What should we watch out for on the next level down in the disinformation inferno? A very brief foray down the far-right-lite rabbit hole shows that the usual suspects are up to their usual tricks.

Harris was the top target for disinformation early in the cycle of Democratic candidate debates. It’s important to remember that disinformation, particularly Russia-inspired, doesn’t necessarily have a “party”, but it does seek to divide. When Harris questioned Biden’s history on race in an early debate, a storm took shape on Twitter. In the second debate, which took place in June of 2019, disinformation expert, Caroline Orr Bueno was one of the first to spot the igniting trend.

Orr Bueno found that the same message, originally posted by @ali, was copied verbatim and reposted by hundreds and hundreds of accounts, likely trolls. Donald Trump Jr. even retweeted the original @ali tweet, sending it further into Twitter amplification orbit.

It is worth noting that @ali has now Twitter-renamed himself “Ali v. Kamala Harris”. We should assume he is not giving up the fight. His pinned tweet is a video of himself going on for 51:32 minutes describing his reaction to the selection of Harris as VP candidate. True disclosure: I could not bring myself to listen to this.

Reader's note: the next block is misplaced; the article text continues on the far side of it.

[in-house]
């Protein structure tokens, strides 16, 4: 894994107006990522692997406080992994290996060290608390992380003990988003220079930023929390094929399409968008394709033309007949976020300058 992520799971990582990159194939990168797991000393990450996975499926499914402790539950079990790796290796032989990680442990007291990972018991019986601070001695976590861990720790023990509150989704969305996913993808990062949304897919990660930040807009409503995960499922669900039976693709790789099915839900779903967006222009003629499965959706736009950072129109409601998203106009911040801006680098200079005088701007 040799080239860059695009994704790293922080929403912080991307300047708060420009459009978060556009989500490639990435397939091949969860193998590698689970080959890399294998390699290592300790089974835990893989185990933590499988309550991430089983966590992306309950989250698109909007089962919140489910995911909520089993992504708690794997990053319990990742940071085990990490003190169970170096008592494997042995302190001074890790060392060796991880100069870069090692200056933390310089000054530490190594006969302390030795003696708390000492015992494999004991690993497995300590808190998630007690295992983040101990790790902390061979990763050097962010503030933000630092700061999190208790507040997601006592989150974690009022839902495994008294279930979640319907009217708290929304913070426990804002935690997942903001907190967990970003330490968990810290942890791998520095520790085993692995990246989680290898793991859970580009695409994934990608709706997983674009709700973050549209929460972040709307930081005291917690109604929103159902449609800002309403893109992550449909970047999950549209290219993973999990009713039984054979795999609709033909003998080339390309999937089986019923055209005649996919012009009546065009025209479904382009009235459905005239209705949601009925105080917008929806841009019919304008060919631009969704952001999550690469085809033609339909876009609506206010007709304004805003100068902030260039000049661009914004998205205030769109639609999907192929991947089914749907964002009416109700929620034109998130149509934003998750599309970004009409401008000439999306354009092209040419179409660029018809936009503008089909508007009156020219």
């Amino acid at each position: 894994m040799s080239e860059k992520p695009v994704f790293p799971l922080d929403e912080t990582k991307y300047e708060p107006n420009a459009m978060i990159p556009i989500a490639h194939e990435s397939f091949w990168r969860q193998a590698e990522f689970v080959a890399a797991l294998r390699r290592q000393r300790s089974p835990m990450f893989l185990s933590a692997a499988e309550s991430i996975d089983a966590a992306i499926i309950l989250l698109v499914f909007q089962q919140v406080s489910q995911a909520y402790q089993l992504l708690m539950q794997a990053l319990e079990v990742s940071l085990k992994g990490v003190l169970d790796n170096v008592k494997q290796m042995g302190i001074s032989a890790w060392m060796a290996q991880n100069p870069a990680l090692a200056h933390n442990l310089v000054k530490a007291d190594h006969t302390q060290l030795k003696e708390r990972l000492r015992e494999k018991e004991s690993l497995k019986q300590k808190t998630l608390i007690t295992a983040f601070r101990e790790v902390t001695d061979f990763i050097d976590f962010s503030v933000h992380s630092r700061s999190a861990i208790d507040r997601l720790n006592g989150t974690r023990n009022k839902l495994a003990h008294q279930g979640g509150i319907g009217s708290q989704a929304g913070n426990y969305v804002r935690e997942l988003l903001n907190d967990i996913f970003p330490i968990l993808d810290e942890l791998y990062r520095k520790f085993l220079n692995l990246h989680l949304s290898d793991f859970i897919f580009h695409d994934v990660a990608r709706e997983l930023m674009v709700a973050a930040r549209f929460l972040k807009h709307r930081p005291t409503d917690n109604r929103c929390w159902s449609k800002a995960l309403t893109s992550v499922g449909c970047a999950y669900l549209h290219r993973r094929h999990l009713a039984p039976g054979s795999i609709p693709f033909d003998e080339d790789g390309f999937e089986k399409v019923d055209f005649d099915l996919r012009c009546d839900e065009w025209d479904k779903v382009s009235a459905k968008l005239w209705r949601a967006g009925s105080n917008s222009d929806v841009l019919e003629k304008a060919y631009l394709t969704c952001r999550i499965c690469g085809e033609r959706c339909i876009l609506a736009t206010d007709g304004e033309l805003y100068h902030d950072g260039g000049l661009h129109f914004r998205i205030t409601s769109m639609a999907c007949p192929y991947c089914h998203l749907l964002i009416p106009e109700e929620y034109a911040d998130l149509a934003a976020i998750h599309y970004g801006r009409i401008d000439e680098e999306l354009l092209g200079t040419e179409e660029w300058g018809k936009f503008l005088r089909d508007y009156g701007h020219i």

Glancing at his feed, I happen upon a retweet of the same right-wing white supremacist, anti-feminist, Mike Cernovich (@Cernovich) who literally created the Hillary has poor health narrative in 2016. Cernovich is back at it too. His focus appears to be on Harris’s record as a DA. If this doesn’t stick, he will change themes. The story doesn’t actually matter. What is important is that Cernovich is a major far right social media influencer who will do anything to keep Trump in office. He will keep trying.

It is worth noting that Cernovich has been one of the driving forces pushing the “Sleepy Joe” narrative. The anti-feminist in him will likely go against Harris with more vitriol.

Birtherism 2.0 is another angle that we are likely to see. The question of Harris’s eligibility to run was reawakened by Republican Constitutional scholar, John Eastman, in his 8/12/20 Newsweek Opinion piece. We can only hope that Newsweek will hear from its readership for publishing this. In What a Kamala Harris Meme Can Teach Us About Fighting Fake News in 2020, Benjamin T. Decker traces the lifecycle of the false citizenship narrative. Decker’s article shows how small ideas can bubble up from far-right online communities and become part of much larger narrative that is legitimized by the media. While he wrote this in 2019, we can expect much more of this now.

Through all of this, it is so important that #WeHaveHerBack.

As a community of activists and progressives, we can easily help amplify that hashtag by retweeting and adding the hashtag to our own posts, especially as the narratives start to fly. #WeHaveHerBack is one way to shine a light on this – let’s help make that light stronger.

Re posted from DisarmDisinfo with permission